Will and Leo, on the other hand, push-processed Ektar in C-41 for 2 and 3 stops (ISO 400 and 800), respectively. Yes, these negatives inevitably pick up in contrast (corrected after scanning), but their color rendition changes very much as well. In fact, it's like you're dealing with a completely different (uknown?) color-neg film! Another good thing is, graininess remains reasonable. Will's photos remind me of earlier Kodachrome versions, while those of Leo render a more pastel-like color palette. I shall thank all 3 contributors to gave me the opportunity to show a side-by-side comparison of different processing versions of Ektar. It's just amazing how a "vintage" look you can get from the most modern film! Ektar is definitely a film with split-personality and it's worth to try all the processing variants shown (and perhaps some more)!
Silver regards

Cottage Tip: Keeping Humidity under Control- Part 2

Keeping your photo bags and cases free from moisture is only part of the story, especially if you keep them in an enclosed environment, a closet or drawer, without circulating air, where moisture can accumulate (especially in the cold spots of the house). Over the years, I have accumulated quite some gear, so I needed to buy a small closet where to keep my toys. Now, you can buy an air dehumidifier and replenish the adsorber (calcium chloride) as time goes by. The trouble is, these dehumidifiers are quite bulky, taking much of your precious closet space, as it was in my case. It's still better to have this place for storage of more lenses, isn't it? I came up with a cheap solution: a dehumidifier made from a soft drink bottle.
This is all you need: a stocking, a bottle and calcium chloride.
Put the adsorber inside the stocking of the assembled "device".
Just get a wide-neck bottle and put inside a short nylon stocking. Fix everything with one or two elastic bands. This stocking will serve to contain the adsorber (calcium chloride),  suspended above bottle's bottom, while the wide bottleneck ensures more moisture adsorbing capacity. Fill the stocking with calcium chloride (it is much cheaper to buy it bulk). With time, the liquid (saturated calcium chloride solution) will accumulate on the bottom. Dispose the liquid down the drain (it is safe) and replenish the stocking with fresh calcium chloride as needed. That's it!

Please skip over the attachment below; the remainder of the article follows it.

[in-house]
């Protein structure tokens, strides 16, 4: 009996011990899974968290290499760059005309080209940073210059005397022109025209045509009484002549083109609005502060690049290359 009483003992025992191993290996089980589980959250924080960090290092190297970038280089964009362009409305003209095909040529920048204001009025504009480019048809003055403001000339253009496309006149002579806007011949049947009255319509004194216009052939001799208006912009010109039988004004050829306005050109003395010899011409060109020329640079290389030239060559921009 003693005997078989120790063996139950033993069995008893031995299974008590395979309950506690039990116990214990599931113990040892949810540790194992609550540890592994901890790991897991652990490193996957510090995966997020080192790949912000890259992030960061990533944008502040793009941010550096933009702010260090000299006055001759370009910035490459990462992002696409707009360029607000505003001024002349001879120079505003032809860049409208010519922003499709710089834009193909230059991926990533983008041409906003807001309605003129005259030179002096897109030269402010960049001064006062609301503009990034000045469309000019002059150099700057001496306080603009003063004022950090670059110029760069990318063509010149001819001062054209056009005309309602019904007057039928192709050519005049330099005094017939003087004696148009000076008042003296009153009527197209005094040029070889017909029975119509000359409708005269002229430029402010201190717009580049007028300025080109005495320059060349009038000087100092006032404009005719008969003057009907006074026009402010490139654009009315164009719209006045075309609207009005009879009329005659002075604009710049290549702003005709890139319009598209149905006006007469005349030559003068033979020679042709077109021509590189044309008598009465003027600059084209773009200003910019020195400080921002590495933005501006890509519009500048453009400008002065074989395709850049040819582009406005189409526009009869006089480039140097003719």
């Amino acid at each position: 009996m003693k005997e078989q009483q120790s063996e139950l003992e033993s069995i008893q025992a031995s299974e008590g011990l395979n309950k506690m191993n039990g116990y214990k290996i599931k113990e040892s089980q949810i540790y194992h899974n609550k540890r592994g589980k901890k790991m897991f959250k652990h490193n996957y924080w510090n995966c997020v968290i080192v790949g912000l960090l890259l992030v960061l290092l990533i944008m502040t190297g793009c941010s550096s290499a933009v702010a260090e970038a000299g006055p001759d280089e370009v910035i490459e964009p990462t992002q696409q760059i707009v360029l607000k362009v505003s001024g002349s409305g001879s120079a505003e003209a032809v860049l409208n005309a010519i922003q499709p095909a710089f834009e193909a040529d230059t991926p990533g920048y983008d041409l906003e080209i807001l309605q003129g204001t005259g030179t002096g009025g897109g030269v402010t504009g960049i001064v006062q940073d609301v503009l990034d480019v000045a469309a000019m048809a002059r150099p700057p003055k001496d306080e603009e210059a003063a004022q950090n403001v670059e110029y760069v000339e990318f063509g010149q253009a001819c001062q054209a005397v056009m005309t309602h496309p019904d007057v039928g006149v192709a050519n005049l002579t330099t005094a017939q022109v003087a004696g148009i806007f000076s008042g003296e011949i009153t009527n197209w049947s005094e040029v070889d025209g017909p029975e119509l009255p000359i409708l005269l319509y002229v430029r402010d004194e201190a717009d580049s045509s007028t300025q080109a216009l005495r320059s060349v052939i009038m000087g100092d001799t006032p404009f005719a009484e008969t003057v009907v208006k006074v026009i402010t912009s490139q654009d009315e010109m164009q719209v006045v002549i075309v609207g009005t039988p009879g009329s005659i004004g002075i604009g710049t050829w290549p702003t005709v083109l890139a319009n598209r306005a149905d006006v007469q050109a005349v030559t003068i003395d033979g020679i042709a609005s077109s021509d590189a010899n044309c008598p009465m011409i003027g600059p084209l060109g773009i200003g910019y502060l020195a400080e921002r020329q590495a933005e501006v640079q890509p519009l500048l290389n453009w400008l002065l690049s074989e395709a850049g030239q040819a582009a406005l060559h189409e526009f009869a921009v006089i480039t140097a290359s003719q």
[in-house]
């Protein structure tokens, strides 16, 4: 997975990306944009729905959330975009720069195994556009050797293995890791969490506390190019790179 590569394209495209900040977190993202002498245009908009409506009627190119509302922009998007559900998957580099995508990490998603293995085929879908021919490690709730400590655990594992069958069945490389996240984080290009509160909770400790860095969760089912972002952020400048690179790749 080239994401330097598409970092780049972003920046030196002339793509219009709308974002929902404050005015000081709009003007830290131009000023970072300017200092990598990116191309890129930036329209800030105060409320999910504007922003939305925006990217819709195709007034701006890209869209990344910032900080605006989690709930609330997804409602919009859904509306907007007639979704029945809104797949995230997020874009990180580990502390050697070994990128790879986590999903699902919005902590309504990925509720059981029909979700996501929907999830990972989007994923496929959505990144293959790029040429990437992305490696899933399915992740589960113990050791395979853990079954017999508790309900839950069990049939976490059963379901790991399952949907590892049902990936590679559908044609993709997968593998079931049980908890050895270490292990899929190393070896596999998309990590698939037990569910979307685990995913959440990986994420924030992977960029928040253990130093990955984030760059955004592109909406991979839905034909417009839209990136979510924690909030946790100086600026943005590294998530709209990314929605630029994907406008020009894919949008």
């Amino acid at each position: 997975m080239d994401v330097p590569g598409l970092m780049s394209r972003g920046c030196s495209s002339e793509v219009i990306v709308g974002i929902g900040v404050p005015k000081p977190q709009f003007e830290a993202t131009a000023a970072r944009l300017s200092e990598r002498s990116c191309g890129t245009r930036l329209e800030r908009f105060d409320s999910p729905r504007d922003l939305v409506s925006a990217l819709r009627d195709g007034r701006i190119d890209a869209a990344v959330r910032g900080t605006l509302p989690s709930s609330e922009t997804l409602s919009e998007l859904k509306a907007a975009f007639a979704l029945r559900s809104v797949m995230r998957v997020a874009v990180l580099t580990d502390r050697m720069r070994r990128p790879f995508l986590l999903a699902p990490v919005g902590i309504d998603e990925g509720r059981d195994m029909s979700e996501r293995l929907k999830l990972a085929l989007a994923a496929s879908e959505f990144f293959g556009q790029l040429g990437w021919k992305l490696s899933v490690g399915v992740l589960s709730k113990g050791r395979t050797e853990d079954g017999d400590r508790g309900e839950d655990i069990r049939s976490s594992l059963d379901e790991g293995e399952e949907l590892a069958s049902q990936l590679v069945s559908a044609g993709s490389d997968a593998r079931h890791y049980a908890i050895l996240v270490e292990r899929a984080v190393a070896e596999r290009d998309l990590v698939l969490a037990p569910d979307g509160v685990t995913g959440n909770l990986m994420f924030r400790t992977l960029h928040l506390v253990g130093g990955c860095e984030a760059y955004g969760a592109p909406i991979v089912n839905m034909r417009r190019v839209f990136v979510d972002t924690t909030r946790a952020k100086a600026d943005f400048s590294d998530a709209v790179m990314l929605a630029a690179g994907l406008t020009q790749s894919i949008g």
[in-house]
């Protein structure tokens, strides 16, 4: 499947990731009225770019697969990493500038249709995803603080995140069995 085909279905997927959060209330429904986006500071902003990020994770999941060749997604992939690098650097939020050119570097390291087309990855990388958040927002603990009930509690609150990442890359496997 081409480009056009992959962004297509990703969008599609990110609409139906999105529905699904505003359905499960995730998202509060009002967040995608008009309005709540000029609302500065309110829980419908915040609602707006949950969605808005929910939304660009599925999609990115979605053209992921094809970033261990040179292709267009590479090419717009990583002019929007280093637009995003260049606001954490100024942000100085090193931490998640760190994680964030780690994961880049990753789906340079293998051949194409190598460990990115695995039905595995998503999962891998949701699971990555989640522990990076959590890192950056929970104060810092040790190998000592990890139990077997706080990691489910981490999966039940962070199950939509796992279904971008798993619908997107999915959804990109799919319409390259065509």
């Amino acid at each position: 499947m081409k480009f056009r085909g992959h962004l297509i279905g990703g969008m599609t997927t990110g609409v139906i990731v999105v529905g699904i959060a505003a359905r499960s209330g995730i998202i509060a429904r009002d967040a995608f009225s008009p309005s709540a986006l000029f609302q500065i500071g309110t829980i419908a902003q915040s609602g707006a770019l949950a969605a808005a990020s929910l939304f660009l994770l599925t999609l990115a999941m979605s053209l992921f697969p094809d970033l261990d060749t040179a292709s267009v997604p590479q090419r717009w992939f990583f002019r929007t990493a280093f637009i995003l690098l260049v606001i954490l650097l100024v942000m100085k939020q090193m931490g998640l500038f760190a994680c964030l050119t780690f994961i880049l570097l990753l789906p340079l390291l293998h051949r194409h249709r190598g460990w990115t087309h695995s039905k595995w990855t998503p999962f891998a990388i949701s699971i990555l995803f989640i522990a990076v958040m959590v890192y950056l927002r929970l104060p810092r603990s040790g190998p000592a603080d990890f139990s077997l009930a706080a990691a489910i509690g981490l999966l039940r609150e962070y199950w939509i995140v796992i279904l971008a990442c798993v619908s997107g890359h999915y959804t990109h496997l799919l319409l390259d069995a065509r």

The dehumidifier in its place, along with a thermo/hygrometer.
The same thing can be made from a jar, of course (provided you have enough room). Oh, and a good measure is also to have a small, cheap thermometer/hygrometer located in this place (you can get one for a few bucks). You will be amazed how much humidity changes, depending on the weather. Our goal is to keep relative humidity under 60 %, which is thought to be (mostly) safe in terms of fungal growth. However, r.h. under 35 % is also bad, since lens and camera mechanisms are more likely to get too dry (less lubrication). Fortunately, the latter condition is less likely to occur, in most places.


Portfolio of the Week: Margus Sootla

Dear Readers,

This week we feature an Estonian photographer, Margus Sootla. Margus is a photographer-world traveler who works primarily with medium format. He began with digital, but soon converted himself to film photography. Regarding films, he works with a great variety of them. He defines himself as an amateur, but based on his portfolio, I can only say this is an understatement. Personally, I am particularly impressed by his work done with IR films. However, I was equally impressed by his biography, as I was by his photographic work. Therefore, I made no excerpts of his bio. His full, uncut biography is posted just below the portfolio-just scroll down please. Margus' work can be accessed via Flickr and this link. Enjoy his photos (along with very descriptive captions)!
Silver regards

Nightlife under Khaju bridge, Esfahan, Iran. This is where the local muslim young come to meet their future partners. (Kiev 60, 80mm f2.8 / Maco TP64c)